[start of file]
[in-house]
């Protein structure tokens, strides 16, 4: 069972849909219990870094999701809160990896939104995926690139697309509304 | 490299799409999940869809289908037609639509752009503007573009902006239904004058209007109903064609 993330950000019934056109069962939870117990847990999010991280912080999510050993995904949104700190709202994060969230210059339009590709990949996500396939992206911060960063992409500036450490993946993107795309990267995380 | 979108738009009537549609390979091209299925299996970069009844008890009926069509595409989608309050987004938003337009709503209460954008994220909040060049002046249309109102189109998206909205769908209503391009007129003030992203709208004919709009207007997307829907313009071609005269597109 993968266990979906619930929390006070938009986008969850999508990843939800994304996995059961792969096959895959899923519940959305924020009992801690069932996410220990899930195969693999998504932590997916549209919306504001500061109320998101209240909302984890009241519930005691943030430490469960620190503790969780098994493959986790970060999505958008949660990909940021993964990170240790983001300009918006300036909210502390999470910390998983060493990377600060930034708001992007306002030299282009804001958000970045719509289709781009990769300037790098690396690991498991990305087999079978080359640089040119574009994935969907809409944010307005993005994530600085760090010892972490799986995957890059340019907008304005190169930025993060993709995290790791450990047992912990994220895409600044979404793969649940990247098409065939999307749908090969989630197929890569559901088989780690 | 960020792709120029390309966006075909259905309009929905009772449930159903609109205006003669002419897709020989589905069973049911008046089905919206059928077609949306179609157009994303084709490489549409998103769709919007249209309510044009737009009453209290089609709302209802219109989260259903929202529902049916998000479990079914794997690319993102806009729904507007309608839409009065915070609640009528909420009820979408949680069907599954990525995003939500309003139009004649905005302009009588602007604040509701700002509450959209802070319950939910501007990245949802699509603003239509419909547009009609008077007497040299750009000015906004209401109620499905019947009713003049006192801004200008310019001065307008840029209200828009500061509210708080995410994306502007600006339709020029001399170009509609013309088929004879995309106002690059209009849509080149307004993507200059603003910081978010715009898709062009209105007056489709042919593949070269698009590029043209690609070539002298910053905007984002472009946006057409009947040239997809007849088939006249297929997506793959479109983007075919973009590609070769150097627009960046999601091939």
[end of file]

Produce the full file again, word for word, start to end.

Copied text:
[in-house]
């Protein structure tokens, strides 16, 4: 069972849909219990870094999701809160990896939104995926690139697309509304 | 490299799409999940869809289908037609639509752009503007573009902006239904004058209007109903064609 993330950000019934056109069962939870117990847990999010991280912080999510050993995904949104700190709202994060969230210059339009590709990949996500396939992206911060960063992409500036450490993946993107795309990267995380 | 979108738009009537549609390979091209299925299996970069009844008890009926069509595409989608309050987004938003337009709503209460954008994220909040060049002046249309109102189109998206909205769908209503391009007129003030992203709208004919709009207007997307829907313009071609005269597109 993968266990979906619930929390006070938009986008969850999508990843939800994304996995059961792969096959895959899923519940959305924020009992801690069932996410220990899930195969693999998504932590997916549209919306504001500061109320998101209240909302984890009241519930005691943030430490469960620190503790969780098994493959986790970060999505958008949660990909940021993964990170240790983001300009918006300036909210502390999470910390998983060493990377600060930034708001992007306002030299282009804001958000970045719509289709781009990769300037790098690396690991498991990305087999079978080359640089040119574009994935969907809409944010307005993005994530600085760090010892972490799986995957890059340019907008304005190169930025993060993709995290790791450990047992912990994220895409600044979404793969649940990247098409065939999307749908090969989630197929890569559901088989780690 | 960020792709120029390309966006075909259905309009929905009772449930159903609109205006003669002419897709020989589905069973049911008046089905919206059928077609949306179609157009994303084709490489549409998103769709919007249209309510044009737009009453209290089609709302209802219109989260259903929202529902049916998000479990079914794997690319993102806009729904507007309608839409009065915070609640009528909420009820979408949680069907599954990525995003939500309003139009004649905005302009009588602007604040509701700002509450959209802070319950939910501007990245949802699509603003239509419909547009009609008077007497040299750009000015906004209401109620499905019947009713003049006192801004200008310019001065307008840029209200828009500061509210708080995410994306502007600006339709020029001399170009509609013309088929004879995309106002690059209009849509080149307004993507200059603003910081978010715009898709062009209105007056489709042919593949070269698009590029043209690609070539002298910053905007984002472009946006057409009947040239997809007849088939006249297929997506793959479109983007075919973009590609070769150097627009960046999601091939």